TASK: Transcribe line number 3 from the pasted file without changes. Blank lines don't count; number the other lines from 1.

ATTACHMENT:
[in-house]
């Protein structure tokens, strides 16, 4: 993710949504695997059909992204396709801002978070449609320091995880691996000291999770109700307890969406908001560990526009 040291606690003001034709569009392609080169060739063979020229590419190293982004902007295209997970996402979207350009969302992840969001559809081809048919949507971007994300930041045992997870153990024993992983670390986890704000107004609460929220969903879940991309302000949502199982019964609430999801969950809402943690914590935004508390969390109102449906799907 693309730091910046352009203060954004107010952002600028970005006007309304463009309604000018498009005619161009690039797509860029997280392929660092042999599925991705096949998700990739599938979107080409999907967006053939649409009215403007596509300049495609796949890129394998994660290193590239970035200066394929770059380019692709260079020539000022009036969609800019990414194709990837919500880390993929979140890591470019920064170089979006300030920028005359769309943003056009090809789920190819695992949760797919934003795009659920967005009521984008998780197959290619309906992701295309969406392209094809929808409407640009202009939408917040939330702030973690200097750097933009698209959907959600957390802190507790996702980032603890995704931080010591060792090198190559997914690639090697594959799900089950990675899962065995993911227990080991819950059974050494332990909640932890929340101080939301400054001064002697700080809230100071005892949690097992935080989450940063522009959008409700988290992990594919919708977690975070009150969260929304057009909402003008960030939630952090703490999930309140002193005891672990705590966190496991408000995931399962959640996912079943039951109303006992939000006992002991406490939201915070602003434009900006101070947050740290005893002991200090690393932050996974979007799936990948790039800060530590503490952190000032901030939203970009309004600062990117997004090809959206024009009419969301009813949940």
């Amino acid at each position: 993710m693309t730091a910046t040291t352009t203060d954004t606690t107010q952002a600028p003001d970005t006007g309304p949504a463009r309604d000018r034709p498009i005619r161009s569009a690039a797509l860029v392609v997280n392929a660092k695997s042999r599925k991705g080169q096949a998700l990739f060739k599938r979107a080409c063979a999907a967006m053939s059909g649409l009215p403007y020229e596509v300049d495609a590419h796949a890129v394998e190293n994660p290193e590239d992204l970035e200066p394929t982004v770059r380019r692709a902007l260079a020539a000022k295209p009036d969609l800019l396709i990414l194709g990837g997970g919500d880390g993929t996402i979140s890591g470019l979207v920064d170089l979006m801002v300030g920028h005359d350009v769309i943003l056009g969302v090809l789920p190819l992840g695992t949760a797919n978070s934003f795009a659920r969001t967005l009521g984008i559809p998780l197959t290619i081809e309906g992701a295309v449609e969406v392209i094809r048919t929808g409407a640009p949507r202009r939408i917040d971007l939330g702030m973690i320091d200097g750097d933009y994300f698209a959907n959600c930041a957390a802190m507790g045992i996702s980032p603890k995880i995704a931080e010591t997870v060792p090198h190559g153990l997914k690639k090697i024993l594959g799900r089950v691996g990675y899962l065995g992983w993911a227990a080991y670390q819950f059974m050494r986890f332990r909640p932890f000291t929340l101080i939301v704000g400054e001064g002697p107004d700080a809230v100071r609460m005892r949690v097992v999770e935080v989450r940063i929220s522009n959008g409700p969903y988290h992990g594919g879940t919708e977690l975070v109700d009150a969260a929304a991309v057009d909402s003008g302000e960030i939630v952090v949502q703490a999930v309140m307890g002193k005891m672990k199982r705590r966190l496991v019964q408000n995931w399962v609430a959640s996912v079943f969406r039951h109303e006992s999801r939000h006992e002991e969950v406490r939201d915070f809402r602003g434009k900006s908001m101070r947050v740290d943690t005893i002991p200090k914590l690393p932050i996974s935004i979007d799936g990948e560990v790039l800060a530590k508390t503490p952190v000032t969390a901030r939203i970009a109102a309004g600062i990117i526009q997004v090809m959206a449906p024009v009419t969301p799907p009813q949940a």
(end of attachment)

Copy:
């Amino acid at each position: 993710m693309t730091a910046t040291t352009t203060d954004t606690t107010q952002a600028p003001d970005t006007g309304p949504a463009r309604d000018r034709p498009i005619r161009s569009a690039a797509l860029v392609v997280n392929a660092k695997s042999r599925k991705g080169q096949a998700l990739f060739k599938r979107a080409c063979a999907a967006m053939s059909g649409l009215p403007y020229e596509v300049d495609a590419h796949a890129v394998e190293n994660p290193e590239d992204l970035e200066p394929t982004v770059r380019r692709a902007l260079a020539a000022k295209p009036d969609l800019l396709i990414l194709g990837g997970g919500d880390g993929t996402i979140s890591g470019l979207v920064d170089l979006m801002v300030g920028h005359d350009v769309i943003l056009g969302v090809l789920p190819l992840g695992t949760a797919n978070s934003f795009a659920r969001t967005l009521g984008i559809p998780l197959t290619i081809e309906g992701a295309v449609e969406v392209i094809r048919t929808g409407a640009p949507r202009r939408i917040d971007l939330g702030m973690i320091d200097g750097d933009y994300f698209a959907n959600c930041a957390a802190m507790g045992i996702s980032p603890k995880i995704a931080e010591t997870v060792p090198h190559g153990l997914k690639k090697i024993l594959g799900r089950v691996g990675y899962l065995g992983w993911a227990a080991y670390q819950f059974m050494r986890f332990r909640p932890f000291t929340l101080i939301v704000g400054e001064g002697p107004d700080a809230v100071r609460m005892r949690v097992v999770e935080v989450r940063i929220s522009n959008g409700p969903y988290h992990g594919g879940t919708e977690l975070v109700d009150a969260a929304a991309v057009d909402s003008g302000e960030i939630v952090v949502q703490a999930v309140m307890g002193k005891m672990k199982r705590r966190l496991v019964q408000n995931w399962v609430a959640s996912v079943f969406r039951h109303e006992s999801r939000h006992e002991e969950v406490r939201d915070f809402r602003g434009k900006s908001m101070r947050v740290d943690t005893i002991p200090k914590l690393p932050i996974s935004i979007d799936g990948e560990v790039l800060a530590k508390t503490p952190v000032t969390a901030r939203i970009a109102a309004g600062i990117i526009q997004v090809m959206a449906p024009v009419t969301p799907p009813q949940a």